(416e) Computational Modeling of Tuberculosis Granuloma Activation
AIChE Annual Meeting
Tuesday, October 31, 2017 - 4:31pm to 4:50pm
A previously developed mathematical model of the immune response to Mtb in the lungs  is used as the basis for this work. This previous model can track the levels of T cells, bacteria, cytokines and chemokines and can simulate the possible outcomes of the infection: clearance, latency, and reactivation. The infection outcome of interest in this work is latency. The previous model is a system of 16 ordinary differential equations (ODEs). To model the effect of MMP-1 dysregulation, 2 additional ODEs for the concentration of MMP-1 and collagen were developed, and a term was added to a preexisting ODE to represent the leakage of extracellular bacteria. The preexisting model and new ODEs were incorporated into a Python class, and an ode solver included in the Scipy package was used to solve the system of ODEs. A global sensitivity analysis using SALibâs implementation of Saltelli sampling and Sobol analysis was done on the model.
With the new equations to the model, a long term progression towards a leaking case is possible. Using a set of parameters that generates a latent case in the previous model, the new model at first starts to tend towards the latent case. After the bacterial population establishes itself, production of MMP-1 is increased. This drives the degradation of collagen, which allows bacteria to escape the granuloma. The case ultimately tends towards a steady state with a constant rate of bacterial leakage.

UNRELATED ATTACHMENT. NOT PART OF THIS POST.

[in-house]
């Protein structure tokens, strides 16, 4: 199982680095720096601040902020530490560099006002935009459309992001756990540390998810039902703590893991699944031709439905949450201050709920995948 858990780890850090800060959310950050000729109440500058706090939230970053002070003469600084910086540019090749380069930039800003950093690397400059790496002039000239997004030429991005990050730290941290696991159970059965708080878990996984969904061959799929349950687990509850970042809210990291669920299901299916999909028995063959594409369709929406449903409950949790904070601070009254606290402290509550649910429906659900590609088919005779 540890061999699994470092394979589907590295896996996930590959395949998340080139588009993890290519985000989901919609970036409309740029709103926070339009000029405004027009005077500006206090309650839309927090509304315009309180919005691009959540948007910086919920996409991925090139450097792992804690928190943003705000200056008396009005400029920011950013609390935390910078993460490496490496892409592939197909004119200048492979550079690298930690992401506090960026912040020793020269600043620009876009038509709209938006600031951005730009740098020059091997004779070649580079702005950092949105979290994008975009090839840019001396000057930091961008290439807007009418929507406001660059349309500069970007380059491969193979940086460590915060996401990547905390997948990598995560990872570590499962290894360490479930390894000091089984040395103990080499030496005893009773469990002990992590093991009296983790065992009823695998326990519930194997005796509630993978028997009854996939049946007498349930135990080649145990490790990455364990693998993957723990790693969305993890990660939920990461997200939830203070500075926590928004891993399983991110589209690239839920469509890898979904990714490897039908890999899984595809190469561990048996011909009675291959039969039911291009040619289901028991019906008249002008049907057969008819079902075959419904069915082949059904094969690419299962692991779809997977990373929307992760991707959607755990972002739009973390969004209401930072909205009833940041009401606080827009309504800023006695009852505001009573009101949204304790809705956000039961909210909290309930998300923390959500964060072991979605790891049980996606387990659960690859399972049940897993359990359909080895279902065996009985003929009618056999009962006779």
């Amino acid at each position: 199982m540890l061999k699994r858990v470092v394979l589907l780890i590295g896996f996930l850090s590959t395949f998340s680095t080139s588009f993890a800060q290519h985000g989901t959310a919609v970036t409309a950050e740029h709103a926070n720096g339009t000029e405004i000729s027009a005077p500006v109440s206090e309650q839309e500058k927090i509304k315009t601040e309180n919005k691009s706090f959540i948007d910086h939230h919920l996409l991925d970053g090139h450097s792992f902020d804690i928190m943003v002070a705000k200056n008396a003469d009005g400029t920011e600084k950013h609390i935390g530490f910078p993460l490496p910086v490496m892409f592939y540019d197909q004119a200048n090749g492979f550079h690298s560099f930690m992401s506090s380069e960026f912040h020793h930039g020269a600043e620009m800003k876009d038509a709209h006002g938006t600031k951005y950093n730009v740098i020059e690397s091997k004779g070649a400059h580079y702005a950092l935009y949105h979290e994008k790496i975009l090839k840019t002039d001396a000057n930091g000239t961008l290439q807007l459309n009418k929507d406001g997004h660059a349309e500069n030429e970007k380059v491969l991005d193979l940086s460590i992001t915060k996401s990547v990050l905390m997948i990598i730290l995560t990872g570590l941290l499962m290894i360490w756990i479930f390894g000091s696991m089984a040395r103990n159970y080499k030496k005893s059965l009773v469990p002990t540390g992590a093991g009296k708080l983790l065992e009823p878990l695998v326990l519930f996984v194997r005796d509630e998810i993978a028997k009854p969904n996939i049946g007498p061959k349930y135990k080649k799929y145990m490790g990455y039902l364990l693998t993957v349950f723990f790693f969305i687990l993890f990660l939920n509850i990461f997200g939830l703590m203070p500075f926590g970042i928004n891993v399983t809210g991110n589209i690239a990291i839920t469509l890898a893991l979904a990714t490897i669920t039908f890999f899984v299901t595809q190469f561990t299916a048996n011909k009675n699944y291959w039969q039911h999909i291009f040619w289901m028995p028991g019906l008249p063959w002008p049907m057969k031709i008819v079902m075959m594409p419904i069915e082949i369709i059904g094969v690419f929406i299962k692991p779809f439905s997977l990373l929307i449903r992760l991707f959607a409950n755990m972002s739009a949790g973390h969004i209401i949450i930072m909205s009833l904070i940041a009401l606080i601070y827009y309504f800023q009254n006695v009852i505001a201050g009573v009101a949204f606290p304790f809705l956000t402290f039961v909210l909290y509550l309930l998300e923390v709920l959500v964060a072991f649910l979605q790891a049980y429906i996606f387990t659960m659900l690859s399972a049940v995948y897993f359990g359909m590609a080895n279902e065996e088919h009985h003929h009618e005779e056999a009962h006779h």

The model proposed here is intended to provide a possible mechanism for the link between MMP-1 dysregulation and TB activation. The new equations added into the model serve to add a leaking case that represents the formation of a necrotic cavity, which is characteristic of activation after a period of latency. Further work includes validating individual model parameters, sensitivity analysis, and model results under other conditions.
References:  Sud, Bigbee, Flynn & Kirschner. 2006. The Journal of Immunology, 176 (7), 4296â4314.
Acknowledgments: This work is supported in part by the Oklahoma Center for Respiratory Infectious Diseases, supported by the National Institute of General Medical Sciences of the National Institutes of Health under Award Number P20GM103648.